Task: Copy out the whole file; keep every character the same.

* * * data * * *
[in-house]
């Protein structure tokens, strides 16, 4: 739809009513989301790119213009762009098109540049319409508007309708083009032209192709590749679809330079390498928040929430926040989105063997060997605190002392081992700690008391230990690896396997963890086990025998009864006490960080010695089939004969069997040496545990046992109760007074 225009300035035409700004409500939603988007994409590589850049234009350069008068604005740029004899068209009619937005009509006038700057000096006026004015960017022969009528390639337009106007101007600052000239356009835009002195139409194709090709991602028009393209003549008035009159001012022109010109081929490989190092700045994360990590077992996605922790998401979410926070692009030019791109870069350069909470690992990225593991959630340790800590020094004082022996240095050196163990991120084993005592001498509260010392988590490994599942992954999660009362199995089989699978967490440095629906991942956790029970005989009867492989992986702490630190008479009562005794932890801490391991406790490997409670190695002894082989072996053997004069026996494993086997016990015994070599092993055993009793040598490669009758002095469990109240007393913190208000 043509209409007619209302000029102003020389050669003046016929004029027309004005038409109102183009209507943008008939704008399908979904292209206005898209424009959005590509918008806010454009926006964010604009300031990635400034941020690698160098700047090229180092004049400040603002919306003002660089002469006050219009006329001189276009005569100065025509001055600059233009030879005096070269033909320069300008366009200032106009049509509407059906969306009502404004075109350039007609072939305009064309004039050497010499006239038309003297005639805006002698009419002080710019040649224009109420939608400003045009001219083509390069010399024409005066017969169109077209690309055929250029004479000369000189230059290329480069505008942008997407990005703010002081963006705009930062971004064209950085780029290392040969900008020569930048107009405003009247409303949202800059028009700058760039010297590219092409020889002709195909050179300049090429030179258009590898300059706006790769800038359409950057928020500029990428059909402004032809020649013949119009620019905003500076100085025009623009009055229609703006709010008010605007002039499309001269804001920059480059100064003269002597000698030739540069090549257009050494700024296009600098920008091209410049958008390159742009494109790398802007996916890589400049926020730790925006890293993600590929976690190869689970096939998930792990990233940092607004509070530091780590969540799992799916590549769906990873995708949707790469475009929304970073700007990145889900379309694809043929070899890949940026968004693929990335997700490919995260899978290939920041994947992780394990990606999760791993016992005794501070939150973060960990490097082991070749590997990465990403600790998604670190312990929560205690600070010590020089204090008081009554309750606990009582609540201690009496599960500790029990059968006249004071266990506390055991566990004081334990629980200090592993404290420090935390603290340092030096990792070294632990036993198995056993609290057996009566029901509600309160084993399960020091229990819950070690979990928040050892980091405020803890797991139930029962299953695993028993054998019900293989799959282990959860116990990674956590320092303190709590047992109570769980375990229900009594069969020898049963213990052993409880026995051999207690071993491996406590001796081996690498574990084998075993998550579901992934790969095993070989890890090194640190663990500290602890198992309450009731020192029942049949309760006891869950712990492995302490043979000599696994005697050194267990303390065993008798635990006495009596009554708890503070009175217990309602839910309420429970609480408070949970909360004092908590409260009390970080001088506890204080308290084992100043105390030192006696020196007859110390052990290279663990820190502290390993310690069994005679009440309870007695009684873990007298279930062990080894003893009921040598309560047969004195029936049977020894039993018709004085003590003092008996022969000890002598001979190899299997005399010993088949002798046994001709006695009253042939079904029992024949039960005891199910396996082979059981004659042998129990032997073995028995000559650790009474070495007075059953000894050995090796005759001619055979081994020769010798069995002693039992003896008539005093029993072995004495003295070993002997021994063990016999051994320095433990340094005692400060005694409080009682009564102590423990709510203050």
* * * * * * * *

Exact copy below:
[in-house]
């Protein structure tokens, strides 16, 4: 739809009513989301790119213009762009098109540049319409508007309708083009032209192709590749679809330079390498928040929430926040989105063997060997605190002392081992700690008391230990690896396997963890086990025998009864006490960080010695089939004969069997040496545990046992109760007074 225009300035035409700004409500939603988007994409590589850049234009350069008068604005740029004899068209009619937005009509006038700057000096006026004015960017022969009528390639337009106007101007600052000239356009835009002195139409194709090709991602028009393209003549008035009159001012022109010109081929490989190092700045994360990590077992996605922790998401979410926070692009030019791109870069350069909470690992990225593991959630340790800590020094004082022996240095050196163990991120084993005592001498509260010392988590490994599942992954999660009362199995089989699978967490440095629906991942956790029970005989009867492989992986702490630190008479009562005794932890801490391991406790490997409670190695002894082989072996053997004069026996494993086997016990015994070599092993055993009793040598490669009758002095469990109240007393913190208000 043509209409007619209302000029102003020389050669003046016929004029027309004005038409109102183009209507943008008939704008399908979904292209206005898209424009959005590509918008806010454009926006964010604009300031990635400034941020690698160098700047090229180092004049400040603002919306003002660089002469006050219009006329001189276009005569100065025509001055600059233009030879005096070269033909320069300008366009200032106009049509509407059906969306009502404004075109350039007609072939305009064309004039050497010499006239038309003297005639805006002698009419002080710019040649224009109420939608400003045009001219083509390069010399024409005066017969169109077209690309055929250029004479000369000189230059290329480069505008942008997407990005703010002081963006705009930062971004064209950085780029290392040969900008020569930048107009405003009247409303949202800059028009700058760039010297590219092409020889002709195909050179300049090429030179258009590898300059706006790769800038359409950057928020500029990428059909402004032809020649013949119009620019905003500076100085025009623009009055229609703006709010008010605007002039499309001269804001920059480059100064003269002597000698030739540069090549257009050494700024296009600098920008091209410049958008390159742009494109790398802007996916890589400049926020730790925006890293993600590929976690190869689970096939998930792990990233940092607004509070530091780590969540799992799916590549769906990873995708949707790469475009929304970073700007990145889900379309694809043929070899890949940026968004693929990335997700490919995260899978290939920041994947992780394990990606999760791993016992005794501070939150973060960990490097082991070749590997990465990403600790998604670190312990929560205690600070010590020089204090008081009554309750606990009582609540201690009496599960500790029990059968006249004071266990506390055991566990004081334990629980200090592993404290420090935390603290340092030096990792070294632990036993198995056993609290057996009566029901509600309160084993399960020091229990819950070690979990928040050892980091405020803890797991139930029962299953695993028993054998019900293989799959282990959860116990990674956590320092303190709590047992109570769980375990229900009594069969020898049963213990052993409880026995051999207690071993491996406590001796081996690498574990084998075993998550579901992934790969095993070989890890090194640190663990500290602890198992309450009731020192029942049949309760006891869950712990492995302490043979000599696994005697050194267990303390065993008798635990006495009596009554708890503070009175217990309602839910309420429970609480408070949970909360004092908590409260009390970080001088506890204080308290084992100043105390030192006696020196007859110390052990290279663990820190502290390993310690069994005679009440309870007695009684873990007298279930062990080894003893009921040598309560047969004195029936049977020894039993018709004085003590003092008996022969000890002598001979190899299997005399010993088949002798046994001709006695009253042939079904029992024949039960005891199910396996082979059981004659042998129990032997073995028995000559650790009474070495007075059953000894050995090796005759001619055979081994020769010798069995002693039992003896008539005093029993072995004495003295070993002997021994063990016999051994320095433990340094005692400060005694409080009682009564102590423990709510203050």